Platelets activate a pathogenic response to blood-stage Plasmodium infection but not a protective immune response
- Publication Type:
- Journal Article
- Blood, 2017, 129 (12), pp. 1669 - 1679
- Issue Date:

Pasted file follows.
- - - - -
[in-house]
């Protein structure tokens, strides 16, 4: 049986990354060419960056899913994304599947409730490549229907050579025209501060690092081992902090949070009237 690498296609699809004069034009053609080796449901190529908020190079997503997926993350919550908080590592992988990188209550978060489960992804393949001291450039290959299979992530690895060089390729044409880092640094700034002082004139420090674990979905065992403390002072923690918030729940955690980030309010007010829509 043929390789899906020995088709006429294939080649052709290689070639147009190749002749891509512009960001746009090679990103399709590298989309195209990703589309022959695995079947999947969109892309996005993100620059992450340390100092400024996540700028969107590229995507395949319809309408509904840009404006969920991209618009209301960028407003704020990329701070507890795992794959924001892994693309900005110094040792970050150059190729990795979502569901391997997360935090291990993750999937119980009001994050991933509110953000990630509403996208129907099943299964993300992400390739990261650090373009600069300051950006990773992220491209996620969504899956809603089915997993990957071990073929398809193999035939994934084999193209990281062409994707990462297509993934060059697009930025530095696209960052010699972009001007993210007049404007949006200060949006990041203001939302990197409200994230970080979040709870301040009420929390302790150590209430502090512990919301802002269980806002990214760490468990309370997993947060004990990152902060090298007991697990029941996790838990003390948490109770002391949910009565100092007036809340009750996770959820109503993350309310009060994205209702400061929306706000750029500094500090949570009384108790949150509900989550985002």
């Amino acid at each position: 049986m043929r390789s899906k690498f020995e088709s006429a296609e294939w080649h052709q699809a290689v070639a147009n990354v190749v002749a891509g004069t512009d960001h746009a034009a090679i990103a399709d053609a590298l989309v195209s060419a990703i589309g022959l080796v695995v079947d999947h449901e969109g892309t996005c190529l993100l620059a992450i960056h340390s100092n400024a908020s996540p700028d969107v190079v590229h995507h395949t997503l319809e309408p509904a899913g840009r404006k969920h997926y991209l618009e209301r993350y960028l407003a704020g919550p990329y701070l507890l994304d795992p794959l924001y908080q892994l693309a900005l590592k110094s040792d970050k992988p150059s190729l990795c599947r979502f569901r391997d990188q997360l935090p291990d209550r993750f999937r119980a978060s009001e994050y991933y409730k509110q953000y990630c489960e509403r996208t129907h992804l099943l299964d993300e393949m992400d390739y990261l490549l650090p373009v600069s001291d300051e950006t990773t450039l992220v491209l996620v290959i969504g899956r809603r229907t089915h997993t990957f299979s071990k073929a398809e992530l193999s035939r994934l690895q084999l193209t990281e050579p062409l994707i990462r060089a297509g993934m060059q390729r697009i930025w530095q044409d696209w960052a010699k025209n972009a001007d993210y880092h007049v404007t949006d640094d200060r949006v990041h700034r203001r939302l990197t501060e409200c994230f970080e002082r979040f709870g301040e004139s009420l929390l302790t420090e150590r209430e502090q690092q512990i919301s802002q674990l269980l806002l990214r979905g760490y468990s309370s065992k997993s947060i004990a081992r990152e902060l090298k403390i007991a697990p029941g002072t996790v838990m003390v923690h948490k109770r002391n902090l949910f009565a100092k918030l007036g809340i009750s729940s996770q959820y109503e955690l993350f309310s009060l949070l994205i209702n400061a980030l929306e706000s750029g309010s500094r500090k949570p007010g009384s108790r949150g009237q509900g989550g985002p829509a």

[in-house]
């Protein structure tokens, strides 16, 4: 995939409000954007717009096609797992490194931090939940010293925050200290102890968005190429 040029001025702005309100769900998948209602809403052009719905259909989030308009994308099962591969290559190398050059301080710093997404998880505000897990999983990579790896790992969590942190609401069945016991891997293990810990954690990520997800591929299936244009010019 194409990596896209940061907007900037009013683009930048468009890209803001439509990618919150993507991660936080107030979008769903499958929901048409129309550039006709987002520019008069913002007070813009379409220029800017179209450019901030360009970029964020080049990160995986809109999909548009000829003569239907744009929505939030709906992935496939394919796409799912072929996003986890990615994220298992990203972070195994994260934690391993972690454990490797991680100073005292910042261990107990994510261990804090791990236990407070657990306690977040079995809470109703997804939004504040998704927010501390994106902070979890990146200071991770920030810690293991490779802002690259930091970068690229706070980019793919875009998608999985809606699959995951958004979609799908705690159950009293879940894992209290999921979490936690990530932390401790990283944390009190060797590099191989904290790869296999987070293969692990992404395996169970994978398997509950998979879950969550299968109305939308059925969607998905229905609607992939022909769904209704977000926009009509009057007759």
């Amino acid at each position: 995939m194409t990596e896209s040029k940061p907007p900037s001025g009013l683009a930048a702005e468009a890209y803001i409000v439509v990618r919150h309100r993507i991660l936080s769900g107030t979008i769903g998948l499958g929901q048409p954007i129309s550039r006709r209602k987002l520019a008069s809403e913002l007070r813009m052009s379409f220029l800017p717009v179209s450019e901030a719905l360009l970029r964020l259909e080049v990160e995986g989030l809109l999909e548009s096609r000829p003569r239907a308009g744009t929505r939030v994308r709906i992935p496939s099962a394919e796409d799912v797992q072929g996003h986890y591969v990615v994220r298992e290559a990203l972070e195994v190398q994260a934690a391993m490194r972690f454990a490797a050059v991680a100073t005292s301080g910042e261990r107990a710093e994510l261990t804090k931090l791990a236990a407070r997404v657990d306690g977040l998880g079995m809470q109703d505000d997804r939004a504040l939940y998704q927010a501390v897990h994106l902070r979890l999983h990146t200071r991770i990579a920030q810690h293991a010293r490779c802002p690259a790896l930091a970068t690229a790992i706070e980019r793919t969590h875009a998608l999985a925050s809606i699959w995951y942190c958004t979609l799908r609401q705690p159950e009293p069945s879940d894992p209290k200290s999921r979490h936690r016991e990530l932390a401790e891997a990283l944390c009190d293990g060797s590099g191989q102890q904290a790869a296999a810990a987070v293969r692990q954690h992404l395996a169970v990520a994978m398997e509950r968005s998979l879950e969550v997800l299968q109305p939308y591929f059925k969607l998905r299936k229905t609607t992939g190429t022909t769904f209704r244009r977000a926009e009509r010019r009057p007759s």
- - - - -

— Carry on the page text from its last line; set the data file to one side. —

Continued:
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© 2017 by The American Society of Hematology. Clinical studies indicate that thrombocytopenia correlates with the development of severe falciparum malaria, suggesting that platelets either contribute to control of parasite replication, possibly as innate parasite killer cells or function in eliciting pathogenesis. Removal of platelets by anti-CD41 mAb treatment, platelet inhibition by aspirin, and adoptive transfer of wild-type (WT) platelets to CD40-KO mice, which do not control parasite replication, resulted in similar parasitemia compared with control mice. Human platelets at a physiologic ratio of 1 platelet to 9 red blood cells (RBCs) did not inhibit the in vitro development or replication of blood-stage Plasmodium falciparum. The percentage of Plasmodium-infected (iRBCs) with bound platelets during the ascending parasitemia in Plasmodium chabaudi- and Plasmodium berghei-infected mice and the 48-hour in vitro cycle of P falciparum was <10%. P chabaudi and P berghei iRBCs with apoptotic parasites (TdT1) exhibited minimal platelet binding (<5%), which was similar to nonapoptotic iRBCs. These findings collectively indicate platelets do not kill bloodstage Plasmodium at physiologically relevant effector-to-target ratios.Pchabaudi primary andsecondary parasitemiawassimilar in mice depleted of platelets by mAb-injection just before infection, indicating that activation of the protective immune response does not require platelets. In contrast to the lack of an effect on parasite replication, adoptive transfer ofWTplatelets to CD40-KOmice, which are resistant to experimental cerebral malaria, partially restored experimental cerebral malaria mortality and symptoms in CD40-KO recipients, indicating platelets elicit pathogenesis and platelet CD40 is a key molecule.
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